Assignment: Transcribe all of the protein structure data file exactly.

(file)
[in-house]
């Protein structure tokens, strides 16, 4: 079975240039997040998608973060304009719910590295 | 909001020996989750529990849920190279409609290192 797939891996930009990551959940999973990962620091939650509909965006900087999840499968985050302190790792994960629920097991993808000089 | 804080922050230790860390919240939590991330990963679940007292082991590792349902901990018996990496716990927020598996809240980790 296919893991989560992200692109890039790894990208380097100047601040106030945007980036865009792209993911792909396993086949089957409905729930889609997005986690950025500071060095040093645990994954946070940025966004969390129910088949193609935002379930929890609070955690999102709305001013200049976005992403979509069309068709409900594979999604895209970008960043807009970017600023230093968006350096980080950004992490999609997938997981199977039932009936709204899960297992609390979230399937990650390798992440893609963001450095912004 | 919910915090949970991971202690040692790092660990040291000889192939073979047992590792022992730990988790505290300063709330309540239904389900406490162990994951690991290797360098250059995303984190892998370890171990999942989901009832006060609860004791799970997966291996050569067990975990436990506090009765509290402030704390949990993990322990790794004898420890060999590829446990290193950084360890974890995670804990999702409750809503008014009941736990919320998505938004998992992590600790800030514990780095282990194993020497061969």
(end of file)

[in-house]
């Protein structure tokens, strides 16, 4: 079975240039997040998608973060304009719910590295 | 909001020996989750529990849920190279409609290192 797939891996930009990551959940999973990962620091939650509909965006900087999840499968985050302190790792994960629920097991993808000089 | 804080922050230790860390919240939590991330990963679940007292082991590792349902901990018996990496716990927020598996809240980790 296919893991989560992200692109890039790894990208380097100047601040106030945007980036865009792209993911792909396993086949089957409905729930889609997005986690950025500071060095040093645990994954946070940025966004969390129910088949193609935002379930929890609070955690999102709305001013200049976005992403979509069309068709409900594979999604895209970008960043807009970017600023230093968006350096980080950004992490999609997938997981199977039932009936709204899960297992609390979230399937990650390798992440893609963001450095912004 | 919910915090949970991971202690040692790092660990040291000889192939073979047992590792022992730990988790505290300063709330309540239904389900406490162990994951690991290797360098250059995303984190892998370890171990999942989901009832006060609860004791799970997966291996050569067990975990436990506090009765509290402030704390949990993990322990790794004898420890060999590829446990290193950084360890974890995670804990999702409750809503008014009941736990919320998505938004998992992590600790800030514990780095282990194993020497061969």